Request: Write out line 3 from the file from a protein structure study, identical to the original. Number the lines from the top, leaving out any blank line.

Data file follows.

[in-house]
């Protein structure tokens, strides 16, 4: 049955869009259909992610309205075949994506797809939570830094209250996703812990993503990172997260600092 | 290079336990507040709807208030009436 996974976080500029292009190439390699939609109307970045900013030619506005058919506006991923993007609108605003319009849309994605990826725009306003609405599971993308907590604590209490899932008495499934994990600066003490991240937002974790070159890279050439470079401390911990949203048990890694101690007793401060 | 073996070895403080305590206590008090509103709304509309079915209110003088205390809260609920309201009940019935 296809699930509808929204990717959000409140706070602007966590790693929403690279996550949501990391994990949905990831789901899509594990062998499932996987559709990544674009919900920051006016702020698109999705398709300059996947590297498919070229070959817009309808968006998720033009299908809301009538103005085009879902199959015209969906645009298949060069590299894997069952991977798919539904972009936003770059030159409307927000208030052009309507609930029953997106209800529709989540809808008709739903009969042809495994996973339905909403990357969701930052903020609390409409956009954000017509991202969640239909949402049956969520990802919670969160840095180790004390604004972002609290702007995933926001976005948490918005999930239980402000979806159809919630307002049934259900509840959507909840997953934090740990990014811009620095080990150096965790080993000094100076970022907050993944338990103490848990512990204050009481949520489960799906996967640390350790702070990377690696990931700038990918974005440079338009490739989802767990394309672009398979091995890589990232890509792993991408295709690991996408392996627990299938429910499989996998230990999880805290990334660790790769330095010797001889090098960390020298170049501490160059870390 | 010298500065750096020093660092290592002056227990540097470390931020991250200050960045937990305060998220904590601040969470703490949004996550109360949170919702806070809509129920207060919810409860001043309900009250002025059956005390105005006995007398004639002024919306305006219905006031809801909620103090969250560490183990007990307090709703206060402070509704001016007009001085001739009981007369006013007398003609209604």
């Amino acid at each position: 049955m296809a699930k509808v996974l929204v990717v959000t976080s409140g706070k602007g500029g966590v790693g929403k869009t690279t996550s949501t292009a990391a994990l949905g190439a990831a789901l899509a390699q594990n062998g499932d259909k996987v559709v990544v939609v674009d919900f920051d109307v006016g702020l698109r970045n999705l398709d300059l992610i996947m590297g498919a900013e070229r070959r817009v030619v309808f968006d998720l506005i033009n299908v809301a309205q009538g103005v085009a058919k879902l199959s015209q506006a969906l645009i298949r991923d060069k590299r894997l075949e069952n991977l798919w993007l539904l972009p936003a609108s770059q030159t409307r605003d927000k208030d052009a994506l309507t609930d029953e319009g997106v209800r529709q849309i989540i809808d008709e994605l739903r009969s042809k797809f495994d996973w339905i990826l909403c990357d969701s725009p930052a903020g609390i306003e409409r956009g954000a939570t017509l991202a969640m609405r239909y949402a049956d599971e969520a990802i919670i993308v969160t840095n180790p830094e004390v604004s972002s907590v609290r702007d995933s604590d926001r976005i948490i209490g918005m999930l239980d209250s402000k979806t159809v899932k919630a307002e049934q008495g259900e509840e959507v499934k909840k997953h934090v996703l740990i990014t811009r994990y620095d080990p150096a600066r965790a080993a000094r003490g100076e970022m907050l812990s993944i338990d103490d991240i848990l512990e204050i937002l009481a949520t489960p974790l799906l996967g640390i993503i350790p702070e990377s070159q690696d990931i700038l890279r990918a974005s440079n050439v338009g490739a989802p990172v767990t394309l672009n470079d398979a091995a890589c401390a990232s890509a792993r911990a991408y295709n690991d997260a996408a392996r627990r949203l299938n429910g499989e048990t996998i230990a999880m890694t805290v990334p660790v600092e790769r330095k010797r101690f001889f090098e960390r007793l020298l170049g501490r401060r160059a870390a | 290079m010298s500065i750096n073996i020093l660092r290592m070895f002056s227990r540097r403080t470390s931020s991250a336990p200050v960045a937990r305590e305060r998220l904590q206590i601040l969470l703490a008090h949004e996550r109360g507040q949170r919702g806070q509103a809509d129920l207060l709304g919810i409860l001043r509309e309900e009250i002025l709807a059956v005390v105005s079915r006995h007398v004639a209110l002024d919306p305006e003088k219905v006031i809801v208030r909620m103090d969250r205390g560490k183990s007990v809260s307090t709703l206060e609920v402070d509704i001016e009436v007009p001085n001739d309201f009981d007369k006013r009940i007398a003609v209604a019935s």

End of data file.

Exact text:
């Amino acid at each position: 049955m296809a699930k509808v996974l929204v990717v959000t976080s409140g706070k602007g500029g966590v790693g929403k869009t690279t996550s949501t292009a990391a994990l949905g190439a990831a789901l899509a390699q594990n062998g499932d259909k996987v559709v990544v939609v674009d919900f920051d109307v006016g702020l698109r970045n999705l398709d300059l992610i996947m590297g498919a900013e070229r070959r817009v030619v309808f968006d998720l506005i033009n299908v809301a309205q009538g103005v085009a058919k879902l199959s015209q506006a969906l645009i298949r991923d060069k590299r894997l075949e069952n991977l798919w993007l539904l972009p936003a609108s770059q030159t409307r605003d927000k208030d052009a994506l309507t609930d029953e319009g997106v209800r529709q849309i989540i809808d008709e994605l739903r009969s042809k797809f495994d996973w339905i990826l909403c990357d969701s725009p930052a903020g609390i306003e409409r956009g954000a939570t017509l991202a969640m609405r239909y949402a049956d599971e969520a990802i919670i993308v969160t840095n180790p830094e004390v604004s972002s907590v609290r702007d995933s604590d926001r976005i948490i209490g918005m999930l239980d209250s402000k979806t159809v899932k919630a307002e049934q008495g259900e509840e959507v499934k909840k997953h934090v996703l740990i990014t811009r994990y620095d080990p150096a600066r965790a080993a000094r003490g100076e970022m907050l812990s993944i338990d103490d991240i848990l512990e204050i937002l009481a949520t489960p974790l799906l996967g640390i993503i350790p702070e990377s070159q690696d990931i700038l890279r990918a974005s440079n050439v338009g490739a989802p990172v767990t394309l672009n470079d398979a091995a890589c401390a990232s890509a792993r911990a991408y295709n690991d997260a996408a392996r627990r949203l299938n429910g499989e048990t996998i230990a999880m890694t805290v990334p660790v600092e790769r330095k010797r101690f001889f090098e960390r007793l020298l170049g501490r401060r160059a870390a | 290079m010298s500065i750096n073996i020093l660092r290592m070895f002056s227990r540097r403080t470390s931020s991250a336990p200050v960045a937990r305590e305060r998220l904590q206590i601040l969470l703490a008090h949004e996550r109360g507040q949170r919702g806070q509103a809509d129920l207060l709304g919810i409860l001043r509309e309900e009250i002025l709807a059956v005390v105005s079915r006995h007398v004639a209110l002024d919306p305006e003088k219905v006031i809801v208030r909620m103090d969250r205390g560490k183990s007990v809260s307090t709703l206060e609920v402070d509704i001016e009436v007009p001085n001739d309201f009981d007369k006013r009940i007398a003609v209604a019935s």